Not only has Piper Kerman’s best-selling memoir about her 13 months spent in a women’s prison been adapted into an Emmy-nominated TV series, it has also created a platform for her to spread her advocacy of criminal justice reform. As the series airs on Go by OSN, Time Out catches up with the writer to discuss the latest season and her current projects.
Tell us about your involvement with the TV adaptation.
I am a consultant to the show, which basically means I answer questions from producer Jenji Kohan and the writers’ room as they devise the season. I read scripts and offer feedback to help make Litchfield a realistic federal women’s prison. Sometimes I get a question I can’t answer, and so I say, ‘Well, I’ve never robbed a bank, but I know someone who has…’
Why do you think your story has translated so well to the small screen?
I think that Jenji made really smart creative choices in the adaptation – a wide array of compelling female protagonists, and of course prison has a lot of inherent conflict. And the show reveals a world behind bars that is very intentionally hidden from public view, so naturally we are fascinated.
Your book is a bestseller, and the TV show received 12 Emmy nominations. Did you ever expect it would reach so many people?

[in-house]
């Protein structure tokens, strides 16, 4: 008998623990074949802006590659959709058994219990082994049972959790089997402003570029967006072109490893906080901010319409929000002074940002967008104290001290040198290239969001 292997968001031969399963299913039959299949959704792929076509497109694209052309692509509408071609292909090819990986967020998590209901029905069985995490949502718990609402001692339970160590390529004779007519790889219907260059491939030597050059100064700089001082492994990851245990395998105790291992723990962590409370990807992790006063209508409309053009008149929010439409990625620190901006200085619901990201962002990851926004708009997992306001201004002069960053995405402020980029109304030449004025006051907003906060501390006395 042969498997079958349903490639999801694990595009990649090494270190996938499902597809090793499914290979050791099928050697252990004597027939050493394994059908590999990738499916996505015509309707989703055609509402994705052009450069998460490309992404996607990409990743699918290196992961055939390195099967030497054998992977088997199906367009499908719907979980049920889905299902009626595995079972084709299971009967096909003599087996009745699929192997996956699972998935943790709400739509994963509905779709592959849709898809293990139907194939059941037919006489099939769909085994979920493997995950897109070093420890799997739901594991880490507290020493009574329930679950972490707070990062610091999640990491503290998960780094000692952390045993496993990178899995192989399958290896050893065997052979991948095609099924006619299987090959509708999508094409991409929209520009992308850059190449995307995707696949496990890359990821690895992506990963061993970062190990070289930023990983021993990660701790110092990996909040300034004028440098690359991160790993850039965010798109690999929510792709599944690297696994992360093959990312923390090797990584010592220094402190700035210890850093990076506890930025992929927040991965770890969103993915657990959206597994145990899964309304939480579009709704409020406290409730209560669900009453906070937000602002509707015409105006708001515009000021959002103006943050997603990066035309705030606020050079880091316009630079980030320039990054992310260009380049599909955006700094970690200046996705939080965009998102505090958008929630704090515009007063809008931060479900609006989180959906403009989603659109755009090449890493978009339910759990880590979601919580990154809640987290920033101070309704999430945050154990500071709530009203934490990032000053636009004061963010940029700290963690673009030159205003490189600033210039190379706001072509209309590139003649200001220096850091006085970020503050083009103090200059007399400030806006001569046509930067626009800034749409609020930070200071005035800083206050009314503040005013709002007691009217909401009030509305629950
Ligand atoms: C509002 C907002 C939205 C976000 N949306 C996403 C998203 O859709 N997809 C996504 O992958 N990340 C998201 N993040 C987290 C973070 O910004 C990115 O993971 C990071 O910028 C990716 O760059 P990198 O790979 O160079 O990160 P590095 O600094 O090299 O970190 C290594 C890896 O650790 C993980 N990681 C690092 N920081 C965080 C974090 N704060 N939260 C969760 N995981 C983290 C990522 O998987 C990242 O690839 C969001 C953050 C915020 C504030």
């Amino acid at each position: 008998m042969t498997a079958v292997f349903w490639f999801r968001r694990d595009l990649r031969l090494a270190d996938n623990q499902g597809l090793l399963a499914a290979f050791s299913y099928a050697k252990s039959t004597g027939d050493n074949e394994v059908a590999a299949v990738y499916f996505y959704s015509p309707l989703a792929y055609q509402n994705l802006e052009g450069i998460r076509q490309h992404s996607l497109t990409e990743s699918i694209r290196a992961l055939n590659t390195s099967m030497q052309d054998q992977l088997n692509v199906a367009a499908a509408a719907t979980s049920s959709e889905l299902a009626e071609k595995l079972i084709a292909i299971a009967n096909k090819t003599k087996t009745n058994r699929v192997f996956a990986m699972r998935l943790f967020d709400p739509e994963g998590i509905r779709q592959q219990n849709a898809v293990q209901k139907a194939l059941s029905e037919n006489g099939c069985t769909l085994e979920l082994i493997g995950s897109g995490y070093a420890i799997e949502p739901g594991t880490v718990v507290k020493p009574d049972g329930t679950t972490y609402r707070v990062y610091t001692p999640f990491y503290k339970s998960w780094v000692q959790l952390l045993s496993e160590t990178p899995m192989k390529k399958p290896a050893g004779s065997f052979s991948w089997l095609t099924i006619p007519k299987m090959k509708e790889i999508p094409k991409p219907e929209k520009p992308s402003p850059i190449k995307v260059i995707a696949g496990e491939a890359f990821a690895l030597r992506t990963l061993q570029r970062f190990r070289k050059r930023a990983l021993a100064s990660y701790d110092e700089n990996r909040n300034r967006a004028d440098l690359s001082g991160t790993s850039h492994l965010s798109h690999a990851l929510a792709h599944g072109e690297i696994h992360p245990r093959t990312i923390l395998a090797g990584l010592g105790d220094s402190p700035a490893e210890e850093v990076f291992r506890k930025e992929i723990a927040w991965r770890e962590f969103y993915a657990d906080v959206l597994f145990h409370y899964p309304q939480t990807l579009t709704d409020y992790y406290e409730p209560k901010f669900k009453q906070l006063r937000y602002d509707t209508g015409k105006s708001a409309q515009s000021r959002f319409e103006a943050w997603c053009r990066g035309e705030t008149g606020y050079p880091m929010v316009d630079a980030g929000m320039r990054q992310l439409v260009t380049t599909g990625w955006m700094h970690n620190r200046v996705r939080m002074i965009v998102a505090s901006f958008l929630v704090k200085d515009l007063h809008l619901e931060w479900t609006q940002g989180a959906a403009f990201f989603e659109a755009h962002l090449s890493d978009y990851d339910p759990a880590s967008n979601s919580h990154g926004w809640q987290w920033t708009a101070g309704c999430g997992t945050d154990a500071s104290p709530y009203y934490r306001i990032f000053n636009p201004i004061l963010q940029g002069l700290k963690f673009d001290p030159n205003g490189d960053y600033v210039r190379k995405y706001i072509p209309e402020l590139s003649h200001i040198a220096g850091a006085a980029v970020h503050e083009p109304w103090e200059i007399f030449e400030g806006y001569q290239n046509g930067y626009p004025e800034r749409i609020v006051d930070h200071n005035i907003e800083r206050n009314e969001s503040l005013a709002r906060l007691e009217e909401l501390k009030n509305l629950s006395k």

I am stunned by the way audiences have responded, and so grateful. When I was sitting on Con Air in shackles I could not have imagined this – though that was a pretty weird experience, too. I think that the book and the show help make real this abstract fact – the United States imprisons more of its people than any country in the world, the most prisoners in human history. And that’s why people care, because there’s a much bigger story going on.
You’ve been deeply involved in criminal justice reform in the US. Did that feel like a natural step after your time in prison? And do you think the show is helping to bring it more into public consciousness?
I don’t think I could have walked away from the senseless waste of taxpayer dollars and human potential that I saw in prison – we have created human warehouses with an enormous percentage of non-violent offenders, and they don’t make us safer. I couldn’t forget the extreme inequality that plays out in the criminal justice system every day – different Americans will be policed differently, prosecuted differently and sentenced differently. I hope that seeing these stories in new ways makes a difference in policy. I am optimistic.
You’ve taken a negative experience and turned it into a positive outlet. Any advice for others dealing with adversity?
I think we learn a lot more from our failures than our successes. So it’s important not to be in denial when we screw up – you take responsibility, you try to fix what you’ve done, you try to learn to be better.
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